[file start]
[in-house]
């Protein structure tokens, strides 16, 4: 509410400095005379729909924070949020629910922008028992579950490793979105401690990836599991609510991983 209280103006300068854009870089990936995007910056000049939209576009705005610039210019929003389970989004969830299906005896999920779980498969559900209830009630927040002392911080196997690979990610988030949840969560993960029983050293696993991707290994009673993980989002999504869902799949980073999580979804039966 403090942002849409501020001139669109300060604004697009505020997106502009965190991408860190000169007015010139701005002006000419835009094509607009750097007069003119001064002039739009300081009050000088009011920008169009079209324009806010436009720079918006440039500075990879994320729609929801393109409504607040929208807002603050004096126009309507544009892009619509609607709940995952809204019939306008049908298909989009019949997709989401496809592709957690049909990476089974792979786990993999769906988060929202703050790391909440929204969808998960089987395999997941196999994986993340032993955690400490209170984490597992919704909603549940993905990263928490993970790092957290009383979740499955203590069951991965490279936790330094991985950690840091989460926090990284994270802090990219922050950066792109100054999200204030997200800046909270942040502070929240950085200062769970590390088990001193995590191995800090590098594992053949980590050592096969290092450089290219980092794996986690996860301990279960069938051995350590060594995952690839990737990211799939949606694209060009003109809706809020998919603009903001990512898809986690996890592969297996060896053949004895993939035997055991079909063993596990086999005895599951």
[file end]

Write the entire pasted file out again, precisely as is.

[in-house]
């Protein structure tokens, strides 16, 4: 509410400095005379729909924070949020629910922008028992579950490793979105401690990836599991609510991983 209280103006300068854009870089990936995007910056000049939209576009705005610039210019929003389970989004969830299906005896999920779980498969559900209830009630927040002392911080196997690979990610988030949840969560993960029983050293696993991707290994009673993980989002999504869902799949980073999580979804039966 403090942002849409501020001139669109300060604004697009505020997106502009965190991408860190000169007015010139701005002006000419835009094509607009750097007069003119001064002039739009300081009050000088009011920008169009079209324009806010436009720079918006440039500075990879994320729609929801393109409504607040929208807002603050004096126009309507544009892009619509609607709940995952809204019939306008049908298909989009019949997709989401496809592709957690049909990476089974792979786990993999769906988060929202703050790391909440929204969808998960089987395999997941196999994986993340032993955690400490209170984490597992919704909603549940993905990263928490993970790092957290009383979740499955203590069951991965490279936790330094991985950690840091989460926090990284994270802090990219922050950066792109100054999200204030997200800046909270942040502070929240950085200062769970590390088990001193995590191995800090590098594992053949980590050592096969290092450089290219980092794996986690996860301990279960069938051995350590060594995952690839990737990211799939949606694209060009003109809706809020998919603009903001990512898809986690996890592969297996060896053949004895993939035997055991079909063993596990086999005895599951």